Here's a bit of feel-good fluff I wrote for Books for Better Living, in which I describe how the husband and I attempted a three-week detox cleanse. The horror! Next time, we're doing a red wine and chocolate cleanse, which is quite simple: you can eat anything you like, so long as it's paired with red wine and chocolate.

Monday, February 27, 2012

John Steinbeck

"A book is like a man-- clever and dull, brave and cowardly, beautiful and ugly. For every flowering thought there will be a page like a wet and mangy mongrel, and for every looping flight a tap on the wing and a reminder that wax cannot hold the feathers too near the sun."

Thursday, February 9, 2012

Yoga Bitch in Los Angeles

If any of you are in LA this weekend, I'm thrilled to say that I'll be reading at Yogala in Echo Park this Saturday, February 11th at 6pm. Some of the nicest and smartest yogis I've met teach or attend classes at Yogala, including the marvelous Lia Aprile of Shantitown, who will be introducing me. Come on out!

I'll be staying with my dear friend Jessica and her many men (well, her husband and two baby boys) and hopefully not thinking about writing, which has been tough lately. Feels like I start bleeding every time I sit down at my desk. I want to bleach out in the sun and meet a bunch of yogis and enjoy some mommy-margarita time with Jess. And, and! I'm very excited to meet Claire Bidwell Smith while I'm in LA. Claire is the author of the just-released memoir, The Rules of Inheritance, her story of coming of age after losing both her parents by her mid-twenties. I am so excited to read Claire's book-- hers is one of the few blogs I read religiously. Check it out.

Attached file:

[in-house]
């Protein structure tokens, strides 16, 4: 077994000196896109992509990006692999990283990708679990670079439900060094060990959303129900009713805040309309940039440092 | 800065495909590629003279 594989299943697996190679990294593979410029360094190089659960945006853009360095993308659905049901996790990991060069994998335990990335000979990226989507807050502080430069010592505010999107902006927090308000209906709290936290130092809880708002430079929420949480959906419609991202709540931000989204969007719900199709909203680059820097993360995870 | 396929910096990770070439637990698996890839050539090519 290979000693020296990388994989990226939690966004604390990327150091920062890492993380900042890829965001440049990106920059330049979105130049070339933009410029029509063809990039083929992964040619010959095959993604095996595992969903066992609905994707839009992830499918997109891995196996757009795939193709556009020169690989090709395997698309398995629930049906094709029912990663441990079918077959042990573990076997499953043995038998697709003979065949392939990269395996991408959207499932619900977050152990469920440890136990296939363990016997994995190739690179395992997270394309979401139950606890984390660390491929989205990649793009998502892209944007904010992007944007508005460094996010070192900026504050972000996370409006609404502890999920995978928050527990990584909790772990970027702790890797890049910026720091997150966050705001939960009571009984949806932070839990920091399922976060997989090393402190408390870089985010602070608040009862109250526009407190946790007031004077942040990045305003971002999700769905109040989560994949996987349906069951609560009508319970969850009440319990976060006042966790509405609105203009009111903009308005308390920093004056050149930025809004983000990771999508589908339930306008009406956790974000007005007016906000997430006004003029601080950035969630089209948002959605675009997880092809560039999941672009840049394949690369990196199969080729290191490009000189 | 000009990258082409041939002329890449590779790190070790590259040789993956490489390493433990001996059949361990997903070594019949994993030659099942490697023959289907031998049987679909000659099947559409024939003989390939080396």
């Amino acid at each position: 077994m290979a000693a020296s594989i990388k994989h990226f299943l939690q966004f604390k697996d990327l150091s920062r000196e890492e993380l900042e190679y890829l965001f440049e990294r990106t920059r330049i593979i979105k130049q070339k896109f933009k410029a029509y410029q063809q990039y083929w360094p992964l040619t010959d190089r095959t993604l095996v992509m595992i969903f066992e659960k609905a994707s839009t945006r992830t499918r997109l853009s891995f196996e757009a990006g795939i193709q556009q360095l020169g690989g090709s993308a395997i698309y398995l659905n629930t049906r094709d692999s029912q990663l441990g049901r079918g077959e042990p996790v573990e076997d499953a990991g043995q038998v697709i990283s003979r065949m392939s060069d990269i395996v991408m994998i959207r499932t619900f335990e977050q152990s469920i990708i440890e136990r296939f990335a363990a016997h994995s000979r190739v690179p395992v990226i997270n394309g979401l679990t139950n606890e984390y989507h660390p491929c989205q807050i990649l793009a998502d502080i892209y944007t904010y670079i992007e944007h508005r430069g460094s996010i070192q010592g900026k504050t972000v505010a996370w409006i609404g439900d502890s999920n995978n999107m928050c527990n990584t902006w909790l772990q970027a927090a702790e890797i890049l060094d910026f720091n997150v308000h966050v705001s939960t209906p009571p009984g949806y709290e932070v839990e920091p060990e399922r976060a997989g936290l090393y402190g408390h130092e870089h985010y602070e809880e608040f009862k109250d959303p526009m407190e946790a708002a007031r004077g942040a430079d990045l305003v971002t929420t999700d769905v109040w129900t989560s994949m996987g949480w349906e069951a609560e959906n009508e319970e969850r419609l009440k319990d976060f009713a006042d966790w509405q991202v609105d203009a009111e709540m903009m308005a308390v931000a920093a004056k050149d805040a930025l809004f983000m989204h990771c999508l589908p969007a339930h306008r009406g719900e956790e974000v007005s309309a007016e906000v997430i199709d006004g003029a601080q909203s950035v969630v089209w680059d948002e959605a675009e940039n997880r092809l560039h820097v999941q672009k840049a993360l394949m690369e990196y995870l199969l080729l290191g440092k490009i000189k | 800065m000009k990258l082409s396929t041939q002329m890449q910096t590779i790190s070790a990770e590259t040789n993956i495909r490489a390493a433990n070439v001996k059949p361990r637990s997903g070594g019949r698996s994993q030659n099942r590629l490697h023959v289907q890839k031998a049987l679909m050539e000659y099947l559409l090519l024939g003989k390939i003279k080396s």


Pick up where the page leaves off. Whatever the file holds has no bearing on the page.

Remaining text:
Hope to see you there, Angelinos!

Friday, January 13, 2012

Saul Bellow on Symbolism

In today's internet travels I came across this essay by Saul Bellow, circa 1959. (I have lost the trail of breadcrumbs and can't say where I found it, sorry. It's been a big day for me and the internet.) Having thoroughly steeped in the very "deep reading" Bellow denounces, I find it marvelously refreshing.

Perhaps the deepest readers are those who are least sure of themselves. An even more disturbing suspicion is that they prefer meaning to feeling. What again about the feelings? Yes, it’s too bad. I’m sorry to have to ring in this tiresome subject, but there’s no help for it. The reason why the schoolboy takes refuge in circles is that the wrath of Achilles and the death of Hector are too much for him. He is doing no more than most civilized people do when confronted with passion and death. They contrive somehow to avoid them.

Yoga Bitch Named a Best Northwest Book of 2011

The holidays have effectively drawn and quartered me, and I'm still recuperating, but today I remembered that I never blogged about Crosscut's Best Northwest Books of 2011, which included my little Yoga Bitch! As Robert McCrum notes over at the Guardian in his Fifty Things I've Learned About the Literary Life, "Lists are the curse of the age." And indeed, he is right. But goodness me, if it isn't nice to be listed anyhow.

YB also just went into its third printing, which is thrilling, to say the least. To celebrate, I've been having a non-stop panic attack about getting started on the new book again. Just kidding. Well-- kind of.

Here's the Crosscut list.

In other news, I've been reading an overwhelming amount of D.H. Lawrence lately and am actively suppressing the urge to describe the glorious sunset out my window in three pages of Lawrentian prose. As I am not D.H. Lawrence, we should all be relieved at my powers of restraint.

Happy New Year!